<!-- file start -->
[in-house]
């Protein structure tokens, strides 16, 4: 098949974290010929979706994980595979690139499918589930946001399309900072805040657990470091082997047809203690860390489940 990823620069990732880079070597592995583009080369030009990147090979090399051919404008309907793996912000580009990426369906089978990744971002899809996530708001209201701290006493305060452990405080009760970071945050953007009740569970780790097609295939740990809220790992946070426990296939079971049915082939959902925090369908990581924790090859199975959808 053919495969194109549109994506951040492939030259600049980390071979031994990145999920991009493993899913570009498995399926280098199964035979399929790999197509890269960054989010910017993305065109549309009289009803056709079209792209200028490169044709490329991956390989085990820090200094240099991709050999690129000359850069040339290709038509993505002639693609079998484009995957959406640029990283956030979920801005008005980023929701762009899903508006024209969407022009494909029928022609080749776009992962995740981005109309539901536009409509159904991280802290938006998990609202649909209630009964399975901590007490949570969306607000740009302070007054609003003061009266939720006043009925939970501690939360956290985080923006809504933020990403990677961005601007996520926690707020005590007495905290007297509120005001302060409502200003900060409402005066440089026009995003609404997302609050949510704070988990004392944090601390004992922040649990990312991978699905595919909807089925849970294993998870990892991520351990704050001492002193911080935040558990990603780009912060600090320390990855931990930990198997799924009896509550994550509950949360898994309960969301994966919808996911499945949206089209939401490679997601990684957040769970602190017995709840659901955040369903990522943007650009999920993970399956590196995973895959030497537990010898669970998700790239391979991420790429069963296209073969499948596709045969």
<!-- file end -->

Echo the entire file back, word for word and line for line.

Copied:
[in-house]
């Protein structure tokens, strides 16, 4: 098949974290010929979706994980595979690139499918589930946001399309900072805040657990470091082997047809203690860390489940 990823620069990732880079070597592995583009080369030009990147090979090399051919404008309907793996912000580009990426369906089978990744971002899809996530708001209201701290006493305060452990405080009760970071945050953007009740569970780790097609295939740990809220790992946070426990296939079971049915082939959902925090369908990581924790090859199975959808 053919495969194109549109994506951040492939030259600049980390071979031994990145999920991009493993899913570009498995399926280098199964035979399929790999197509890269960054989010910017993305065109549309009289009803056709079209792209200028490169044709490329991956390989085990820090200094240099991709050999690129000359850069040339290709038509993505002639693609079998484009995957959406640029990283956030979920801005008005980023929701762009899903508006024209969407022009494909029928022609080749776009992962995740981005109309539901536009409509159904991280802290938006998990609202649909209630009964399975901590007490949570969306607000740009302070007054609003003061009266939720006043009925939970501690939360956290985080923006809504933020990403990677961005601007996520926690707020005590007495905290007297509120005001302060409502200003900060409402005066440089026009995003609404997302609050949510704070988990004392944090601390004992922040649990990312991978699905595919909807089925849970294993998870990892991520351990704050001492002193911080935040558990990603780009912060600090320390990855931990930990198997799924009896509550994550509950949360898994309960969301994966919808996911499945949206089209939401490679997601990684957040769970602190017995709840659901955040369903990522943007650009999920993970399956590196995973895959030497537990010898669970998700790239391979991420790429069963296209073969499948596709045969």